OPEC+ agreed its deepest cuts to oil production since the 2020 COVID pandemic at a Vienna meeting on Wednesday, curbing supply in an already tight market despite pressure from the United States and others to pump more.
The cut could spur a recovery in oil prices that have dropped to about $90 from $120 three months ago on fears of a global economic recession, rising U.S. interest rates and a stronger dollar.
The United States had pushed OPEC not to proceed with the cuts, arguing that fundamentals don’t support them, a source familiar with the matter said.
“Higher oil prices, if driven by sizeable production cuts, would likely irritate the Biden Administration ahead of U.S. mid-term elections,” Citi analysts said in a note.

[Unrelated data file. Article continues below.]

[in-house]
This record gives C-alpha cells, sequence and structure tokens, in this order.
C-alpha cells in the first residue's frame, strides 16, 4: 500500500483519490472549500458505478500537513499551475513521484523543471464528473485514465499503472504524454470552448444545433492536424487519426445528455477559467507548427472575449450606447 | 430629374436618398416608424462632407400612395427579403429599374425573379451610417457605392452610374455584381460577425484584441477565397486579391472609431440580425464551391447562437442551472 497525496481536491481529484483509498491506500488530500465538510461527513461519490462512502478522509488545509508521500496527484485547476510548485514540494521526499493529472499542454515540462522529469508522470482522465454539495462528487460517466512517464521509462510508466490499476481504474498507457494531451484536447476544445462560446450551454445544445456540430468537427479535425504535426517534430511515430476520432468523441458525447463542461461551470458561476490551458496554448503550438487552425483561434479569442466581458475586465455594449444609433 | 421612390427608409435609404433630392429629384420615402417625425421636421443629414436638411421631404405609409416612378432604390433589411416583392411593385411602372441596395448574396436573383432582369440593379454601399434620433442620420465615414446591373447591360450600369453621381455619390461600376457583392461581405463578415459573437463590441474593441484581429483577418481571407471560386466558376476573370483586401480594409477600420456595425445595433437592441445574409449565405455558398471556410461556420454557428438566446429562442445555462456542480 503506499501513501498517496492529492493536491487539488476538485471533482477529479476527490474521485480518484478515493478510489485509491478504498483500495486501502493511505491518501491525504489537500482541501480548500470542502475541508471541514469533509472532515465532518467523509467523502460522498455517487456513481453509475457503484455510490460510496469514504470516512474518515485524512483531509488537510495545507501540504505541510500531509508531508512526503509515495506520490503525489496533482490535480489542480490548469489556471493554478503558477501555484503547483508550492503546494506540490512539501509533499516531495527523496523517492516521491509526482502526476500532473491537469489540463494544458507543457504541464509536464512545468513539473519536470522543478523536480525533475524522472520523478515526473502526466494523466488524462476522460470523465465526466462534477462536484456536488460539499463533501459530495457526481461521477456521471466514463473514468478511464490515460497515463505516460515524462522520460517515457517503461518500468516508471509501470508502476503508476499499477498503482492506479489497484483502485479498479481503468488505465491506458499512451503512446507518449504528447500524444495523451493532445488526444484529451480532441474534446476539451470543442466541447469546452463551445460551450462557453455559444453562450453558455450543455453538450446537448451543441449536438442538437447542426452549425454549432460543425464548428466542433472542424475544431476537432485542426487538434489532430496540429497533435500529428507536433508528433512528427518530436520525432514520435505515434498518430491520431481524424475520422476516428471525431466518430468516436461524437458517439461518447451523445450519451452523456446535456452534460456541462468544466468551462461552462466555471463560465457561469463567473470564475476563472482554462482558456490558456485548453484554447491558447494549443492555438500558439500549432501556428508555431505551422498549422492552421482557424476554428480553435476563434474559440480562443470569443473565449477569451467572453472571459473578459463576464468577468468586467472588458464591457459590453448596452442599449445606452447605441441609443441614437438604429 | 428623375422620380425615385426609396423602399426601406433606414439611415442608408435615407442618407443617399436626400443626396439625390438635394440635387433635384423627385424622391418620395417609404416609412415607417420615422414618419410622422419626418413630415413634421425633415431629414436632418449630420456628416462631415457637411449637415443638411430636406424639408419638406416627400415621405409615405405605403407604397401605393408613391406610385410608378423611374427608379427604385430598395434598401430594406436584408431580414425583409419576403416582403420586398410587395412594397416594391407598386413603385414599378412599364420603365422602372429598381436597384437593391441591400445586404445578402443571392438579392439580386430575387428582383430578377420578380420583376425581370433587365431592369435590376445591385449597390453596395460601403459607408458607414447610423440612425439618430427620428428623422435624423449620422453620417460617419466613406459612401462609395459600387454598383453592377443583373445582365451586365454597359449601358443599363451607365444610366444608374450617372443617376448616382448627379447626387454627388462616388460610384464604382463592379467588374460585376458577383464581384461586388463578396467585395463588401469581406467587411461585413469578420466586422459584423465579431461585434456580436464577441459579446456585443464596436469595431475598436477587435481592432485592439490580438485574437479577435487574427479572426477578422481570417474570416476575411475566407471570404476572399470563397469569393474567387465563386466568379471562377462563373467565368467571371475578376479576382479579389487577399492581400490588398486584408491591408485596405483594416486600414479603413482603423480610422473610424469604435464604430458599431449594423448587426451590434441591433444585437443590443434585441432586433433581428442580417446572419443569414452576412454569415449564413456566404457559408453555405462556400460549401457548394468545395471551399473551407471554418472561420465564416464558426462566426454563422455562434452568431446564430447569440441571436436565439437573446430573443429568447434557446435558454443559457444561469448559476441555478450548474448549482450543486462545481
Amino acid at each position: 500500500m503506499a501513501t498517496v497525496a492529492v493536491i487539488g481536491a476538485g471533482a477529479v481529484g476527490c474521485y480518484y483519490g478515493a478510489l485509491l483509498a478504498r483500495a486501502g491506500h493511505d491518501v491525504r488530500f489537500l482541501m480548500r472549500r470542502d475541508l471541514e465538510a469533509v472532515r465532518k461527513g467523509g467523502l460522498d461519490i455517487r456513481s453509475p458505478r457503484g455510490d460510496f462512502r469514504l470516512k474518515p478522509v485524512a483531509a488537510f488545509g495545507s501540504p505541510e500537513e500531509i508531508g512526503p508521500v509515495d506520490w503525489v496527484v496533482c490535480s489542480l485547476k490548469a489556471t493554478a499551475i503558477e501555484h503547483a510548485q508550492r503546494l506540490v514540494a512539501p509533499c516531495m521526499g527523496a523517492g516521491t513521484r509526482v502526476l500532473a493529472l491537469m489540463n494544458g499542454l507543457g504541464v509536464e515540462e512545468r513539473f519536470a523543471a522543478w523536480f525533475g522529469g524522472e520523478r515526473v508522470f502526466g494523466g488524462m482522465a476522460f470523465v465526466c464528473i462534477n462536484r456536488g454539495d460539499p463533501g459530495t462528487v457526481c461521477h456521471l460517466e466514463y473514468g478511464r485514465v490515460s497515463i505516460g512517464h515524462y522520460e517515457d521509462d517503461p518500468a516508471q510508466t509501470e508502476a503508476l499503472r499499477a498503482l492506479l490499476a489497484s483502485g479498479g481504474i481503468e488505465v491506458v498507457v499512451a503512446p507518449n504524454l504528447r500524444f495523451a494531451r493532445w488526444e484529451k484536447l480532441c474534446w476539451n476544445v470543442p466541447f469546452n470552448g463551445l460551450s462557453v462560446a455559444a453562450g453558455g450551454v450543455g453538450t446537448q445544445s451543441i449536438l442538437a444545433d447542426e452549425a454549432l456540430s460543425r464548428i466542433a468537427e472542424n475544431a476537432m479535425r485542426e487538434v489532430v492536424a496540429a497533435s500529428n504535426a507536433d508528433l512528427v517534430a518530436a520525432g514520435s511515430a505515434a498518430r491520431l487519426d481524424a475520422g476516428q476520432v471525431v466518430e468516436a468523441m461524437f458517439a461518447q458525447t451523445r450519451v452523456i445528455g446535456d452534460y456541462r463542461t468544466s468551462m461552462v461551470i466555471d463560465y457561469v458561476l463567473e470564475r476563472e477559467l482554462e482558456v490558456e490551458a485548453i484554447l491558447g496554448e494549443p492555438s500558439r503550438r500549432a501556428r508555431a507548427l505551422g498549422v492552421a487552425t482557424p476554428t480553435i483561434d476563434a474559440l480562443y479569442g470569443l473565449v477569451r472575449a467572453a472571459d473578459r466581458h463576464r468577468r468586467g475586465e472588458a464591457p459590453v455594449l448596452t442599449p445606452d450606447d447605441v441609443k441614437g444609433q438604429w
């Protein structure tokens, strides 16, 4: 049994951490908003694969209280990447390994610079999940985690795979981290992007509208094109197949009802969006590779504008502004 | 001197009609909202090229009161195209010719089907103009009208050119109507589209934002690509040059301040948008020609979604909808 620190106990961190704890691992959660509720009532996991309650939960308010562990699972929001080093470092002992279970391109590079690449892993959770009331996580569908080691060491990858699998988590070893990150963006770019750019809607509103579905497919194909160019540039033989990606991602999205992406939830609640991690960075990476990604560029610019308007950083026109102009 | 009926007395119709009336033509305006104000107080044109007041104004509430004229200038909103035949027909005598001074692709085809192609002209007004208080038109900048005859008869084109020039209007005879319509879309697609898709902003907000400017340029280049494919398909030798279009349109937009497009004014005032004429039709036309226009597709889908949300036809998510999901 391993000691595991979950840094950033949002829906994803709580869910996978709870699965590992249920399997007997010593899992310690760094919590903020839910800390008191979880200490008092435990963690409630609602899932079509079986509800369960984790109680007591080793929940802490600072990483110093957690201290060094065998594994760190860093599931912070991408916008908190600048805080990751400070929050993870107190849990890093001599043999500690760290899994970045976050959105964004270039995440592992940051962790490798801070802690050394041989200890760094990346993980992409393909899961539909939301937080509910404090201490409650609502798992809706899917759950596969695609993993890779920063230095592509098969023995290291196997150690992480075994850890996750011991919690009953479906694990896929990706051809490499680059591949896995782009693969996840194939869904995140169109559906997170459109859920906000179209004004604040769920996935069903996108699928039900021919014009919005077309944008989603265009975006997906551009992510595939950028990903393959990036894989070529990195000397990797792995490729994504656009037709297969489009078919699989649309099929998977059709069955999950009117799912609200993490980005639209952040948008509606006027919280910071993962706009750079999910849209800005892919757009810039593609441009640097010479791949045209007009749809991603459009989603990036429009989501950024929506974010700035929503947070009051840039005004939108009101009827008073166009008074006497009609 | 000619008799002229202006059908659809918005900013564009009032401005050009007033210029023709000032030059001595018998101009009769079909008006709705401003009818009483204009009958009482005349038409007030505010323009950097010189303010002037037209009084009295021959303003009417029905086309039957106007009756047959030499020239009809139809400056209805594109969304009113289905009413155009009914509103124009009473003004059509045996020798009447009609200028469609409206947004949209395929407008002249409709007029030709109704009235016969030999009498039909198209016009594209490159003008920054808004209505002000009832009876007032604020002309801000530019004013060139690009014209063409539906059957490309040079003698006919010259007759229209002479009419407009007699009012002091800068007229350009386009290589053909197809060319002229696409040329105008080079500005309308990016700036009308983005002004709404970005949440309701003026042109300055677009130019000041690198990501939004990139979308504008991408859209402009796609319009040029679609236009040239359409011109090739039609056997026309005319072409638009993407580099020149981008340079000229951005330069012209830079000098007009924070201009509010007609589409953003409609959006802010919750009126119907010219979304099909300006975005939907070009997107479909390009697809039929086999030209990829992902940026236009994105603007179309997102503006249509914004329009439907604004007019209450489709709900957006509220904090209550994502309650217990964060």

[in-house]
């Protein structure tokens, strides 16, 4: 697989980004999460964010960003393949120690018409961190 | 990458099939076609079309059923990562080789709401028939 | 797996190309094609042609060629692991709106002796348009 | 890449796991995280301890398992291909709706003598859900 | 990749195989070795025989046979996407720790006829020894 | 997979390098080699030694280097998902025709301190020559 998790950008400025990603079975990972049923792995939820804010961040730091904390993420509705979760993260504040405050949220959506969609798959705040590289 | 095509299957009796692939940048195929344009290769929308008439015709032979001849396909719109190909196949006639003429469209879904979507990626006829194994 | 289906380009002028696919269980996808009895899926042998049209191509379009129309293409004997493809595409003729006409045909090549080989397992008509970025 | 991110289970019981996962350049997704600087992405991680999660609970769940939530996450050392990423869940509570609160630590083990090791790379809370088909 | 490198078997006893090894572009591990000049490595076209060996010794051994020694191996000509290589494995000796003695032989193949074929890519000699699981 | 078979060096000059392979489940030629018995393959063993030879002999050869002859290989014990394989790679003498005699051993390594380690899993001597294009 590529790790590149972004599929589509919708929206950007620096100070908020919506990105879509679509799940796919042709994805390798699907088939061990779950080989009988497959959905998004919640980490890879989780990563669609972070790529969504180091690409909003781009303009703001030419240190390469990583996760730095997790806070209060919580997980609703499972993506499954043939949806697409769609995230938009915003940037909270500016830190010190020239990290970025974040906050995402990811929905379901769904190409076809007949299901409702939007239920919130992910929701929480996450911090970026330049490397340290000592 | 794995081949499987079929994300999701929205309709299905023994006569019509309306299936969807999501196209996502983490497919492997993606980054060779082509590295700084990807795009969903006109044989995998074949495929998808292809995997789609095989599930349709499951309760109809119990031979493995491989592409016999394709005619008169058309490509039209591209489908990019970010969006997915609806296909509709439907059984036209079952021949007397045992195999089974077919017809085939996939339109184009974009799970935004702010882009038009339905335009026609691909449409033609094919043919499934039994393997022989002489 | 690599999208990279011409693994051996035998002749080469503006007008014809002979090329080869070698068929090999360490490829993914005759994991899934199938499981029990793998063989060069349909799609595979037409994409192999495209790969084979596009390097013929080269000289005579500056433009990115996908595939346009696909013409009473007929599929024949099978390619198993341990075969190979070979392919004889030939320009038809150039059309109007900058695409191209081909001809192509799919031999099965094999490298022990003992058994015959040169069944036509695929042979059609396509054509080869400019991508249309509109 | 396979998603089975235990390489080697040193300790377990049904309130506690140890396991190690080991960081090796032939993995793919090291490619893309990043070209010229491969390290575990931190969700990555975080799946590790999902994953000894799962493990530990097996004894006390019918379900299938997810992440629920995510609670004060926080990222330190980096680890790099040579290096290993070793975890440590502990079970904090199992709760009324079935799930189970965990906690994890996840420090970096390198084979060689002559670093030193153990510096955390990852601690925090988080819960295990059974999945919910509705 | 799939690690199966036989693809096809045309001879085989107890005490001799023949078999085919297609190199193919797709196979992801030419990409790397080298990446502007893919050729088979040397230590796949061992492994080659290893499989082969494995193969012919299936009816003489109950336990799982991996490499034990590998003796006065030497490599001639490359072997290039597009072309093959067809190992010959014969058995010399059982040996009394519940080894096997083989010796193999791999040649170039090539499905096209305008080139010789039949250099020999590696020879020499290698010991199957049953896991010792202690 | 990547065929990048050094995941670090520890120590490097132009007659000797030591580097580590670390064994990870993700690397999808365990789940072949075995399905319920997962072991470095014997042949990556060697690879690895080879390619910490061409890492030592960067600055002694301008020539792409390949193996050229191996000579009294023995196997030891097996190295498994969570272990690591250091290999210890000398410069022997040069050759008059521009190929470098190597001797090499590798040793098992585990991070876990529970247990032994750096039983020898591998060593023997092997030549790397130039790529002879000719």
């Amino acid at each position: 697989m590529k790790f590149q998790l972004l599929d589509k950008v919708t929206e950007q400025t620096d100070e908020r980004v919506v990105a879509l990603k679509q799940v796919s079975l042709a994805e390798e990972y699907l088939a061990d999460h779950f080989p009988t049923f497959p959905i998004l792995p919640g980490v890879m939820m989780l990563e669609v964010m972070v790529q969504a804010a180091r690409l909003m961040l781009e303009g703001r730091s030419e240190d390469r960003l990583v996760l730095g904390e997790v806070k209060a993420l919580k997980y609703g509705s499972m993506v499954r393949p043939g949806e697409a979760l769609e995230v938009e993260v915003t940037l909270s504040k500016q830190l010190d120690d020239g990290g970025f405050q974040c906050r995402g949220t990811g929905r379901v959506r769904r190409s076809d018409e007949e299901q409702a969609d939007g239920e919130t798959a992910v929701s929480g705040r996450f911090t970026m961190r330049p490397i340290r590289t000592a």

“There could be further political reactions from the U.S., including additional releases of strategic stocks, along with some wildcards including further fostering of a NOPEC bill,” Citi said, referring to a U.S. antitrust bill against OPEC.
JPMorgan also said it expected Washington to put in place counter measures by releasing more oil stocks.
OPEC+ sources said the agreed production cuts of 2 million bpd or 2% of global demand would be made from existing baseline figures